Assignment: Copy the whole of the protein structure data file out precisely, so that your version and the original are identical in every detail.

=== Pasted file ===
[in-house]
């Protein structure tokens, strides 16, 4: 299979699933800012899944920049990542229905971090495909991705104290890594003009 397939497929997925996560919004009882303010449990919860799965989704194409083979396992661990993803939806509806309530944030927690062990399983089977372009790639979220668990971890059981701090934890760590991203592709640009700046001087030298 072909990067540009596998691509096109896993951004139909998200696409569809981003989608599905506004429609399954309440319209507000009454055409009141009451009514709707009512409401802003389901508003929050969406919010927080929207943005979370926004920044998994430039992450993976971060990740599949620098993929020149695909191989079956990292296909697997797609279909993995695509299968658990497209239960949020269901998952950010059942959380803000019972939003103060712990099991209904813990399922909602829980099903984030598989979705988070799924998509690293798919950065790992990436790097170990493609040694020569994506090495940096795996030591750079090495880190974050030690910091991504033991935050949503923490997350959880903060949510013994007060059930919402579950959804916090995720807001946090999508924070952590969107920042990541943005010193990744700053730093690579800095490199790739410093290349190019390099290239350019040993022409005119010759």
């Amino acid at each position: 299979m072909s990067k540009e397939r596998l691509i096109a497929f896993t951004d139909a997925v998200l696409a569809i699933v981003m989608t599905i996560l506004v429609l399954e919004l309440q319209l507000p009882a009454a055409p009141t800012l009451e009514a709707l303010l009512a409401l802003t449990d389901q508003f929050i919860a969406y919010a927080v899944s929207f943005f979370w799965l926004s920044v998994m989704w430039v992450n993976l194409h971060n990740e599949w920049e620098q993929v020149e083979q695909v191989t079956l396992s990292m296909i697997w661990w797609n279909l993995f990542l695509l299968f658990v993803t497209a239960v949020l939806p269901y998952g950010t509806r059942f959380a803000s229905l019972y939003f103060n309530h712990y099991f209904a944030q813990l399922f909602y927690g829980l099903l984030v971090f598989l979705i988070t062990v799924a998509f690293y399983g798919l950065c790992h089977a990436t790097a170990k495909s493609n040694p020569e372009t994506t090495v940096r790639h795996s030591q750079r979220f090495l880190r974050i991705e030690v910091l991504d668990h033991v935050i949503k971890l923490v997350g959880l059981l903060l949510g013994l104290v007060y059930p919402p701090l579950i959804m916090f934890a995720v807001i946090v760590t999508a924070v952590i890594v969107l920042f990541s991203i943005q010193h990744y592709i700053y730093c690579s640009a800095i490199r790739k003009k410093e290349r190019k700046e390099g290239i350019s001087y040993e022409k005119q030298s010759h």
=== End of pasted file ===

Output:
[in-house]
């Protein structure tokens, strides 16, 4: 299979699933800012899944920049990542229905971090495909991705104290890594003009 397939497929997925996560919004009882303010449990919860799965989704194409083979396992661990993803939806509806309530944030927690062990399983089977372009790639979220668990971890059981701090934890760590991203592709640009700046001087030298 072909990067540009596998691509096109896993951004139909998200696409569809981003989608599905506004429609399954309440319209507000009454055409009141009451009514709707009512409401802003389901508003929050969406919010927080929207943005979370926004920044998994430039992450993976971060990740599949620098993929020149695909191989079956990292296909697997797609279909993995695509299968658990497209239960949020269901998952950010059942959380803000019972939003103060712990099991209904813990399922909602829980099903984030598989979705988070799924998509690293798919950065790992990436790097170990493609040694020569994506090495940096795996030591750079090495880190974050030690910091991504033991935050949503923490997350959880903060949510013994007060059930919402579950959804916090995720807001946090999508924070952590969107920042990541943005010193990744700053730093690579800095490199790739410093290349190019390099290239350019040993022409005119010759």
């Amino acid at each position: 299979m072909s990067k540009e397939r596998l691509i096109a497929f896993t951004d139909a997925v998200l696409a569809i699933v981003m989608t599905i996560l506004v429609l399954e919004l309440q319209l507000p009882a009454a055409p009141t800012l009451e009514a709707l303010l009512a409401l802003t449990d389901q508003f929050i919860a969406y919010a927080v899944s929207f943005f979370w799965l926004s920044v998994m989704w430039v992450n993976l194409h971060n990740e599949w920049e620098q993929v020149e083979q695909v191989t079956l396992s990292m296909i697997w661990w797609n279909l993995f990542l695509l299968f658990v993803t497209a239960v949020l939806p269901y998952g950010t509806r059942f959380a803000s229905l019972y939003f103060n309530h712990y099991f209904a944030q813990l399922f909602y927690g829980l099903l984030v971090f598989l979705i988070t062990v799924a998509f690293y399983g798919l950065c790992h089977a990436t790097a170990k495909s493609n040694p020569e372009t994506t090495v940096r790639h795996s030591q750079r979220f090495l880190r974050i991705e030690v910091l991504d668990h033991v935050i949503k971890l923490v997350g959880l059981l903060l949510g013994l104290v007060y059930p919402p701090l579950i959804m916090f934890a995720v807001i946090v760590t999508a924070v952590i890594v969107l920042f990541s991203i943005q010193h990744y592709i700053y730093c690579s640009a800095i490199r790739k003009k410093e290349r190019k700046e390099g290239i350019s001087y040993e022409k005119q030298s010759h």